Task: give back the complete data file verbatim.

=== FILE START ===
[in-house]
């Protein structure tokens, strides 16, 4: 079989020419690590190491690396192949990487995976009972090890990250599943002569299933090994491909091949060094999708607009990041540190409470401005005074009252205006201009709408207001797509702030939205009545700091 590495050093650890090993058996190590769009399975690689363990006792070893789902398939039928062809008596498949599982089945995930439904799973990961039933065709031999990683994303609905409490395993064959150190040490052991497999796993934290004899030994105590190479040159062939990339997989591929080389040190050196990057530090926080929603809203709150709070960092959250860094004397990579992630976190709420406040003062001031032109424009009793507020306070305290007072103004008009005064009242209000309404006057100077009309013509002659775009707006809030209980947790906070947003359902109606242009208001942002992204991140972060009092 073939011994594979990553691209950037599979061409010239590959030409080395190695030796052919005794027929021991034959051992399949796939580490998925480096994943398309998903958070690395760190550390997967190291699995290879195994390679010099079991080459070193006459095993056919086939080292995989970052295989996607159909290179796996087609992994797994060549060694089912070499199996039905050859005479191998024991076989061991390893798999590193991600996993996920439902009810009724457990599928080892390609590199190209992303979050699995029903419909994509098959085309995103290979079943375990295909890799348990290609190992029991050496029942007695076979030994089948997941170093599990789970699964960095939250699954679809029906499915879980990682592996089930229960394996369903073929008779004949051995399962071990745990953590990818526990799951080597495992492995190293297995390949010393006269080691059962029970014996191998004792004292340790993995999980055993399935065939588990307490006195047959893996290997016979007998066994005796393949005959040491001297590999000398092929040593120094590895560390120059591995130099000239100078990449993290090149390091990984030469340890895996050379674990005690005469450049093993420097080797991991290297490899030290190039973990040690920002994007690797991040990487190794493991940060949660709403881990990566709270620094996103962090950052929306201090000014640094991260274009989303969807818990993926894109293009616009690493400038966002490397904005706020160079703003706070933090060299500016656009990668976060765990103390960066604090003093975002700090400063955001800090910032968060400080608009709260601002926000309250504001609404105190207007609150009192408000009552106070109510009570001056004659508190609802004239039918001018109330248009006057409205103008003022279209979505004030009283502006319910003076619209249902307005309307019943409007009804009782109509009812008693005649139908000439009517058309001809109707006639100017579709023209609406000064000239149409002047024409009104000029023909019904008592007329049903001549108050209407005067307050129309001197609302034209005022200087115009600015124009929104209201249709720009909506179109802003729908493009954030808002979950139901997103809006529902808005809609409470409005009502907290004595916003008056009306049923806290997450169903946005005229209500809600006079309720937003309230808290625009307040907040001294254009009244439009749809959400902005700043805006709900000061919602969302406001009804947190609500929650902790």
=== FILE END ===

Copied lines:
[in-house]
């Protein structure tokens, strides 16, 4: 079989020419690590190491690396192949990487995976009972090890990250599943002569299933090994491909091949060094999708607009990041540190409470401005005074009252205006201009709408207001797509702030939205009545700091 590495050093650890090993058996190590769009399975690689363990006792070893789902398939039928062809008596498949599982089945995930439904799973990961039933065709031999990683994303609905409490395993064959150190040490052991497999796993934290004899030994105590190479040159062939990339997989591929080389040190050196990057530090926080929603809203709150709070960092959250860094004397990579992630976190709420406040003062001031032109424009009793507020306070305290007072103004008009005064009242209000309404006057100077009309013509002659775009707006809030209980947790906070947003359902109606242009208001942002992204991140972060009092 073939011994594979990553691209950037599979061409010239590959030409080395190695030796052919005794027929021991034959051992399949796939580490998925480096994943398309998903958070690395760190550390997967190291699995290879195994390679010099079991080459070193006459095993056919086939080292995989970052295989996607159909290179796996087609992994797994060549060694089912070499199996039905050859005479191998024991076989061991390893798999590193991600996993996920439902009810009724457990599928080892390609590199190209992303979050699995029903419909994509098959085309995103290979079943375990295909890799348990290609190992029991050496029942007695076979030994089948997941170093599990789970699964960095939250699954679809029906499915879980990682592996089930229960394996369903073929008779004949051995399962071990745990953590990818526990799951080597495992492995190293297995390949010393006269080691059962029970014996191998004792004292340790993995999980055993399935065939588990307490006195047959893996290997016979007998066994005796393949005959040491001297590999000398092929040593120094590895560390120059591995130099000239100078990449993290090149390091990984030469340890895996050379674990005690005469450049093993420097080797991991290297490899030290190039973990040690920002994007690797991040990487190794493991940060949660709403881990990566709270620094996103962090950052929306201090000014640094991260274009989303969807818990993926894109293009616009690493400038966002490397904005706020160079703003706070933090060299500016656009990668976060765990103390960066604090003093975002700090400063955001800090910032968060400080608009709260601002926000309250504001609404105190207007609150009192408000009552106070109510009570001056004659508190609802004239039918001018109330248009006057409205103008003022279209979505004030009283502006319910003076619209249902307005309307019943409007009804009782109509009812008693005649139908000439009517058309001809109707006639100017579709023209609406000064000239149409002047024409009104000029023909019904008592007329049903001549108050209407005067307050129309001197609302034209005022200087115009600015124009929104209201249709720009909506179109802003729908493009954030808002979950139901997103809006529902808005809609409470409005009502907290004595916003008056009306049923806290997450169903946005005229209500809600006079309720937003309230808290625009307040907040001294254009009244439009749809959400902005700043805006709900000061919602969302406001009804947190609500929650902790």